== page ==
That system would keep the API clean when not requesting to emulate a previous version, and provide a decent level of compatibility. The "might not work" sign would stay, because indeed some things may be too difficult to emulate accurately, but it would drastically increase the number of programs that would run. If you actually take a look at the games you can find with https://github.com/search?utf8=%E2%9C%93&q=love2d+game you may notice how spread the bit rot virus is. Only a few do work. I hope that this would change the stats.

The big problem is that I'm completely new to LÖVE and it would take a lot of research to find all the changes necessary. I'm not sure whether I'll give up before there's something working.

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Re: API stabilization

Post by Germanunkol » Fri Oct 23, 2015 8:56 pm

I would advice against such an emulator. It would be very difficult to maintain and would not be worth the trouble, imho.

There are three "audiences" for your game, I believe:
1. Gamers on Windows/Mac: For them, you simply pack the game with whatever version it's made for.
2. Gamers on Linux: They're used to "making" their packages compatible - i.e. by installing the version needed for your game, or compiling it from source.
3. Other devs: They'll be used to having two versions of Löve around, and will forgive you if the game's not compatible to one of them.

With that said, you CAN check the version of Löve which a game is running on (check out love.getVersion().
This way, you may be able to disable features in your game if they're not available with the current version you're using, or exit gracefully, with a nice message asking the user to get the correct Löve version. You can even overwrite functions or add them to change the API to fit your needs (and fit the other Löve versions) in many cases. This would be way easier to maintain than a full emulator, where you'd need to think of every possible use-case; even things your game doesn't even use.

I've had to port a game or two from older versions, and usually it was around half a day of work, maximum.
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Inny
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Re: API stabilization

Post by Inny » Sat Oct 24, 2015 3:42 pm

I'm of the opinion that trying to do some strange patchwork of mismatched versions within software is the road to madness. It's bad enough that we don't even test our software on enough of the hardware platforms that it will run on. Your best bet with love for wide distribution of a game is to ship love.exe with the game.

As for porting code between versions, as that can be quite different and difficult, I can suggest doing the backwards-version of polyfills (like javascript developers like to do). Whatever functions on the old API versions which are no longer available, but can still be done with the new API functions, you write a function to simulate the old functionality.

This is a terrible example:

Code: Select all

do
  local _push = love.event.push
  love.event.push = function(e, ...)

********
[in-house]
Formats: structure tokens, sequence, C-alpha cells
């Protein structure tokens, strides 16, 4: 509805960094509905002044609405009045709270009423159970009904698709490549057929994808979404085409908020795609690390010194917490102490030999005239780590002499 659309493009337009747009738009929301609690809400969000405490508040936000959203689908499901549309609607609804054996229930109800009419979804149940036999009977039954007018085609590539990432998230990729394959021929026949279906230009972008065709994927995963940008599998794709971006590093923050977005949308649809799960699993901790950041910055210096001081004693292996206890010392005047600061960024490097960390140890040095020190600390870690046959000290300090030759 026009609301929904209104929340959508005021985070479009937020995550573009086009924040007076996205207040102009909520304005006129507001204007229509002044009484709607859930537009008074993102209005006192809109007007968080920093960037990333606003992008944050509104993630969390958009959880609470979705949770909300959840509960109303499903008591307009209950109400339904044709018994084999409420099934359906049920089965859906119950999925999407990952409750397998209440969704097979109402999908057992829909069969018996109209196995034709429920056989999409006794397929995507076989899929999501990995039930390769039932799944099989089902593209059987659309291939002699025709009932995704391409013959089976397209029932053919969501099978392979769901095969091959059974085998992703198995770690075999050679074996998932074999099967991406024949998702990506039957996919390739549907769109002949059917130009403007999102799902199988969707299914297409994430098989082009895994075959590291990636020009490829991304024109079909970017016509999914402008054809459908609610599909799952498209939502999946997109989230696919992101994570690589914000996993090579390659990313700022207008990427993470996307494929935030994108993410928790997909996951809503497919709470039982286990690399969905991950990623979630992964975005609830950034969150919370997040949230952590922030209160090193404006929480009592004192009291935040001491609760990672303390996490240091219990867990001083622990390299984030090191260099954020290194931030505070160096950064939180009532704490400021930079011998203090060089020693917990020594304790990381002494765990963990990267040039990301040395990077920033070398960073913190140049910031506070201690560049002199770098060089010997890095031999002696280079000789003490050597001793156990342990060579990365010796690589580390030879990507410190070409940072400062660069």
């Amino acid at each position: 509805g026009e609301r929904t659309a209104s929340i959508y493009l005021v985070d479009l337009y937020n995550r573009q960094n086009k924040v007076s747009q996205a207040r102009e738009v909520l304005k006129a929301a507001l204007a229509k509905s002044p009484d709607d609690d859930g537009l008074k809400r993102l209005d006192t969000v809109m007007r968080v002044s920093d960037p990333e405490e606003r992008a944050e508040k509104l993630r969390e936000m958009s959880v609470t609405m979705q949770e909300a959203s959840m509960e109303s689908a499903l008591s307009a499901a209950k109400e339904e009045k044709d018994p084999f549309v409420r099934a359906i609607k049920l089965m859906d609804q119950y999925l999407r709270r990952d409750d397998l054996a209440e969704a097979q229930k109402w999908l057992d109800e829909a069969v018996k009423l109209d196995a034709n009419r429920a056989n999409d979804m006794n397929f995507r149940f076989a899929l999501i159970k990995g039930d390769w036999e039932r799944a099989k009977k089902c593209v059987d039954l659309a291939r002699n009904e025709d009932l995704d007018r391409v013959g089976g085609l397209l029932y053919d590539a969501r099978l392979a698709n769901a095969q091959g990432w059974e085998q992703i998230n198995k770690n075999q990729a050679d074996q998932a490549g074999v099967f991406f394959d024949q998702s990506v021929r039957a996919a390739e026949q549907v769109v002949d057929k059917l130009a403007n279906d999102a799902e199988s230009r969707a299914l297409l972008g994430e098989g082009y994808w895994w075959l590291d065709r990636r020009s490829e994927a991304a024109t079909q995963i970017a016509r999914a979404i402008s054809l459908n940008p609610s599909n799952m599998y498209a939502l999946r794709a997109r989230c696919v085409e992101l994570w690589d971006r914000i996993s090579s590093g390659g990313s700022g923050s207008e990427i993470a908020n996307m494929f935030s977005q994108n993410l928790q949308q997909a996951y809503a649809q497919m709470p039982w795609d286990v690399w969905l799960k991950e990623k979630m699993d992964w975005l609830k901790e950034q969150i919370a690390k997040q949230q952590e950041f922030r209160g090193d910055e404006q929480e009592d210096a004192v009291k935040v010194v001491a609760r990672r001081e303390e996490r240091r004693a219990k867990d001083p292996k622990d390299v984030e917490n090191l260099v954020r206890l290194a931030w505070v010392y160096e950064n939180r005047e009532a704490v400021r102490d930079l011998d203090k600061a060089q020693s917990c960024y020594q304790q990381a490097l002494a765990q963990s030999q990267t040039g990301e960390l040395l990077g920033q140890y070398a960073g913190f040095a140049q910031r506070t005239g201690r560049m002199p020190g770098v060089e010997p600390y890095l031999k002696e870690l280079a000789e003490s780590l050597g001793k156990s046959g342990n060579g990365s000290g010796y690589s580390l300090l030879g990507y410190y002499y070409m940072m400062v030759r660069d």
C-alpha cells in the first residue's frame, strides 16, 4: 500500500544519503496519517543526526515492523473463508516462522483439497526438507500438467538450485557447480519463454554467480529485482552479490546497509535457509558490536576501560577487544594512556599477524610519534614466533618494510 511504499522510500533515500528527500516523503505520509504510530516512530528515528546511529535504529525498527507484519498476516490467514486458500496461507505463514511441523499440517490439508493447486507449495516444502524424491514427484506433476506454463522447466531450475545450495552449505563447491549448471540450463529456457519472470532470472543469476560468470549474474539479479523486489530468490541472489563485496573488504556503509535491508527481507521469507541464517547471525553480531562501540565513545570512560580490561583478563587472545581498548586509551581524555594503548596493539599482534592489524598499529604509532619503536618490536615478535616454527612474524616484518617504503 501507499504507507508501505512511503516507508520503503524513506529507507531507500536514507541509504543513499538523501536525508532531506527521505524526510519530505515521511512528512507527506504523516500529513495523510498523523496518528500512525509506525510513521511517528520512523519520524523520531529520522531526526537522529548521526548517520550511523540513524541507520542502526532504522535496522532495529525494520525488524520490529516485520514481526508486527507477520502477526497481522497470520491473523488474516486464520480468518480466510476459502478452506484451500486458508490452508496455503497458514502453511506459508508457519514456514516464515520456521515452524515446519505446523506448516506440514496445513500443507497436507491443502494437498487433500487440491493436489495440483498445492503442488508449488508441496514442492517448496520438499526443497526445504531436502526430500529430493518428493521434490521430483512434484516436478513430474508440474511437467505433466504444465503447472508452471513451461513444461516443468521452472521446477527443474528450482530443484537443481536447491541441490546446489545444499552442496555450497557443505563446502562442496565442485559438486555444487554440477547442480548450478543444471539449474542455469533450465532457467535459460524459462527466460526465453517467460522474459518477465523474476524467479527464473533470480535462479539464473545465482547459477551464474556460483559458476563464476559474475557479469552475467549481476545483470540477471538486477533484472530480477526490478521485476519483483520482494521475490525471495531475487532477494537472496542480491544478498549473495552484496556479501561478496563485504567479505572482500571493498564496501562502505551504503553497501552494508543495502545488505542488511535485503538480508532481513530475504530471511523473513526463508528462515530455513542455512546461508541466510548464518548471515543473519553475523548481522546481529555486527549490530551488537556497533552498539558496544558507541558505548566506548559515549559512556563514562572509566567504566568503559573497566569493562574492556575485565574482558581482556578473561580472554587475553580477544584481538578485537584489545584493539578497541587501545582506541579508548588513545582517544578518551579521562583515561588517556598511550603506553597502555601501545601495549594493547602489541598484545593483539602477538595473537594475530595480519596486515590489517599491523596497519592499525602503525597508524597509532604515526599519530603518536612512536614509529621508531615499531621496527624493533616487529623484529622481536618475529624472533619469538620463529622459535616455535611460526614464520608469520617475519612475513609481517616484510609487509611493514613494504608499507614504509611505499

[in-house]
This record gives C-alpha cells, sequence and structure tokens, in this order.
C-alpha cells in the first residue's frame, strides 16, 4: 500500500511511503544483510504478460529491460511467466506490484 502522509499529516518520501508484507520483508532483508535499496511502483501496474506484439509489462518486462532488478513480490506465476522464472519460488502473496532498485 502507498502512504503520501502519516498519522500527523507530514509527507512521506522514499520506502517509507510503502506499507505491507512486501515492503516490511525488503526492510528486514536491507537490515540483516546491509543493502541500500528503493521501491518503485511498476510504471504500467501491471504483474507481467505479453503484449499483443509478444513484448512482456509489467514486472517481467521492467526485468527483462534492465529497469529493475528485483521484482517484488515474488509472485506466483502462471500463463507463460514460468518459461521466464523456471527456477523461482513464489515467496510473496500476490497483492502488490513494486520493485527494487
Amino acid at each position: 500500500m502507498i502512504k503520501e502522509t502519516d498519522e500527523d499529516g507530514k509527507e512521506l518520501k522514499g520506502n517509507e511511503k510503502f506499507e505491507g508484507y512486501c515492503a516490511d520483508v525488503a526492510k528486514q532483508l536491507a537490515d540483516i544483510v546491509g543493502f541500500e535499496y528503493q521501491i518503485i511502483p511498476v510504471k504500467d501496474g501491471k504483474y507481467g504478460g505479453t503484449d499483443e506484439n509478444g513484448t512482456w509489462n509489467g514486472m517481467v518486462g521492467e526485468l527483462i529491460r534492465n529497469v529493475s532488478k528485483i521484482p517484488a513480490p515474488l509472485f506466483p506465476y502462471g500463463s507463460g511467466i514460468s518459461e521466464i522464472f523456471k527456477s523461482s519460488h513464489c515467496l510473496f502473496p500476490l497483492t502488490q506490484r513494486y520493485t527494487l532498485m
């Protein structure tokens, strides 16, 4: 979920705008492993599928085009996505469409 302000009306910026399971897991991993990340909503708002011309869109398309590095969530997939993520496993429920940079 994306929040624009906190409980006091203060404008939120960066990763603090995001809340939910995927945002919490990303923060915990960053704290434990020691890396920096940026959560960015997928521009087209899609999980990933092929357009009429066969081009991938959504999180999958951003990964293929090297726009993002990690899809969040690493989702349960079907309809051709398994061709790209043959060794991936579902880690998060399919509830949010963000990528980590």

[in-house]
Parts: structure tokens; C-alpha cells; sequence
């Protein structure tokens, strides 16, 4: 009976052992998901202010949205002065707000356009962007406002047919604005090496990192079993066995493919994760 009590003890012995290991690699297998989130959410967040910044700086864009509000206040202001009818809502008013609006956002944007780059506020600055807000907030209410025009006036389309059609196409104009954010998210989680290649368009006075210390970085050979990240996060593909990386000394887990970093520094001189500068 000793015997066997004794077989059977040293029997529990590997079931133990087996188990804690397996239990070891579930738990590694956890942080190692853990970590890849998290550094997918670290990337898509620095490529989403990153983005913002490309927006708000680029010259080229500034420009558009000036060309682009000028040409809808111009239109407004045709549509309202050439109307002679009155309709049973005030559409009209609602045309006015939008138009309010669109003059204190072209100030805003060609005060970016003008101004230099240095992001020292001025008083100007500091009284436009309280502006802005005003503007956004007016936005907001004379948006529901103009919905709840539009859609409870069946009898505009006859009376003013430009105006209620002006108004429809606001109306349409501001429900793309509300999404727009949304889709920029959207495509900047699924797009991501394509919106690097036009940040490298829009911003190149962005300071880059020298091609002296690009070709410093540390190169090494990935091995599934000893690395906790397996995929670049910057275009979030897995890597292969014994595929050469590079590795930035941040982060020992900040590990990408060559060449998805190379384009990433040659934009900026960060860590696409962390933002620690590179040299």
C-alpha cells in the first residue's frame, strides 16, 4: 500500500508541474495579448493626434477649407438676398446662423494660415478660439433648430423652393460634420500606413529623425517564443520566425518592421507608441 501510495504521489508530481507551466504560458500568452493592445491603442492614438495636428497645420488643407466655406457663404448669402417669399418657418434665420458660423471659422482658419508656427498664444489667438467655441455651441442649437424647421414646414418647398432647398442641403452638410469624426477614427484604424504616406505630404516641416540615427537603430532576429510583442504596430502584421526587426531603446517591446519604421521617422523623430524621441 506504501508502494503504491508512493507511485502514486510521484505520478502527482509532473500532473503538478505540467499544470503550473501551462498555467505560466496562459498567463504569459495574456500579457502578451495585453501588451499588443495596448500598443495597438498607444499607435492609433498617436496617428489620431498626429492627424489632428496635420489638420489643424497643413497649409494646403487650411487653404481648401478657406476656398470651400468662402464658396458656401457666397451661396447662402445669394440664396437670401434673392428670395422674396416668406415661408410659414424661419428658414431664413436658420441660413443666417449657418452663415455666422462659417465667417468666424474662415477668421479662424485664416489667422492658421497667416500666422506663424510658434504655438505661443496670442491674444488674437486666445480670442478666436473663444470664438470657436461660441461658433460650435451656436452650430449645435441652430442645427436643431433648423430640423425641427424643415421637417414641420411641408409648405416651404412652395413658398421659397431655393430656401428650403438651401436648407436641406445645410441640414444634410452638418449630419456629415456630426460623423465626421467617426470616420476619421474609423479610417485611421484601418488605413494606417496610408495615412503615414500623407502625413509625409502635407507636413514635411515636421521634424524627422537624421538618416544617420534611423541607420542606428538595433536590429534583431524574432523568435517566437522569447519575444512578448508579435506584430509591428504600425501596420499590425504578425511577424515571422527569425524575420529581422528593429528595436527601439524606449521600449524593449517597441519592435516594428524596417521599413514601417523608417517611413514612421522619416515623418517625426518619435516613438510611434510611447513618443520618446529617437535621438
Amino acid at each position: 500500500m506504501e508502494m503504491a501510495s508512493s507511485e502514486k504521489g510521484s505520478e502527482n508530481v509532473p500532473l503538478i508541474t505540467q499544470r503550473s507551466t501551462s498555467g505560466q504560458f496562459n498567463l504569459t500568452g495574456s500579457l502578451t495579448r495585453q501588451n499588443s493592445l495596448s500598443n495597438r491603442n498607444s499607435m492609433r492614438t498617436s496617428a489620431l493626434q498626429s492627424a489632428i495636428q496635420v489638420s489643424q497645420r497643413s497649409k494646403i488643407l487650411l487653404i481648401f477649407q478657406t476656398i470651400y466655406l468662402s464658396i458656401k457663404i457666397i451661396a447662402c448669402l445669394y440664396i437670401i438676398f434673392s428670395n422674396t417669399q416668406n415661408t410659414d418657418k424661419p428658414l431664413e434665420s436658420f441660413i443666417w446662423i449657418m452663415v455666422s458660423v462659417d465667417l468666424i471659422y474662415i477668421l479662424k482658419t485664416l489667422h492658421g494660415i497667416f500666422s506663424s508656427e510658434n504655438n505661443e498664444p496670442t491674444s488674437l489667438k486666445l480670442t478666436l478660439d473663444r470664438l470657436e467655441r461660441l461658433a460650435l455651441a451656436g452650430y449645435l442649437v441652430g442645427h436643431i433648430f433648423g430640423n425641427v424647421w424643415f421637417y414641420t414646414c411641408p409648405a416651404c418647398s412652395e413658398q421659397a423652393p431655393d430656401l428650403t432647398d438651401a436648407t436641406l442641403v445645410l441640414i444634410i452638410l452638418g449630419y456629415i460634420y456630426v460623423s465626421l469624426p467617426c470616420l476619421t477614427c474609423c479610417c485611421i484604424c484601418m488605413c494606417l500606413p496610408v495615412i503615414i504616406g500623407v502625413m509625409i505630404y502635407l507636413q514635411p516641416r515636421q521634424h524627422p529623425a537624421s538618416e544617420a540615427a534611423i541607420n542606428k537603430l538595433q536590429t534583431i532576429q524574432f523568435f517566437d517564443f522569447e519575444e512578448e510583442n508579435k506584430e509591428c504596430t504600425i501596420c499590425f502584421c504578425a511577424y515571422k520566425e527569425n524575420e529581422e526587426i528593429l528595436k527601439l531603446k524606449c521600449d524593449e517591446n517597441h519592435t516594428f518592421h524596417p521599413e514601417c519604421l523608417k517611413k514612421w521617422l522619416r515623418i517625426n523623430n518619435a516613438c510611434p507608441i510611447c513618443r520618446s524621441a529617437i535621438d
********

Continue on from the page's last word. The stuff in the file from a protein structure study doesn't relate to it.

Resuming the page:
local _e = e == "q" and "quit" or e
    _push(_e, ...)
  end
end
However, you probably should be _very_ conservative with how you do this. In my terrible example, it might have been better just to fix the offending code rather than monkeypatch the API.

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Re: API stabilization

Post by miko » Mon Oct 26, 2015 2:08 pm

pgimeno wrote: My idea is to let the user define which exact version of LÖVE to emulate (perhaps using an environment variable, perhaps something like 'love --emulate=0.7.2' or similar).
If you would like to have better results in less amount of time, I would suggest different approach - after recognizing the game version and user's OS, if the versions do not match - link user to the love binary for this game on this platform. If you were able to to it under-the-hood (like downloading executable, possibly using cached version, contatenating current *.love with it, and making a *.sh or *.bat script to run it), that would be a one-click solution which would be easy enough for users.
My lovely code lives at GitHub: http://github.com/miko/Love2d-samples

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pgimeno
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Re: API stabilization

Post by pgimeno » Tue Oct 27, 2015 2:17 am

So the general opinion is that it's not a good idea and that instead, the correct version should be installed and run, by whoever wants to run the application/game.

Now this is my case. I'm using Debian Wheezy (oldstable) which comes with love 0.8.0. I can't upgrade my OS yet, for a number of reasons, which means I can't install all the libraries required for compiling the development version. I've installed 0.9.1 from Jessie, though, which is what I'm using at the moment. But due to how Debian's packaging system works, I can't install several versions side-by-side. So how do I handle that? I try a program from a random search in GitHub, and I have no clue which version it needs because it doesn't include a version specification in conf.lua; should I install them all? Do all old versions work with current libraries?

My simple objective is that what I code will keep working in future without me needing to learn the changes and adapting it to the new version. It's sad to think that that's asking too much. As a little background on myself, I wrote one of the first ZX Spectrum emulators, back in a time where emulating another machine was something rarely heard of, because I was concerned that it would stop working. Now I can play any game made for that computer, but paradoxically it seems that the games I make with LÖVE can't resist the passage of time so well.

I would much prefer to push for stabilizing the API and getting a sort of "LTS" version than to go the route I suggested. But I also understand free software development and volunteer work, which is why I thought that I should not try to get others to do it but instead look for a solution that is within my own hands, and contribute it in case it's helpful for others. I'd be happy if the option of making a more stable API is given some consideration, though.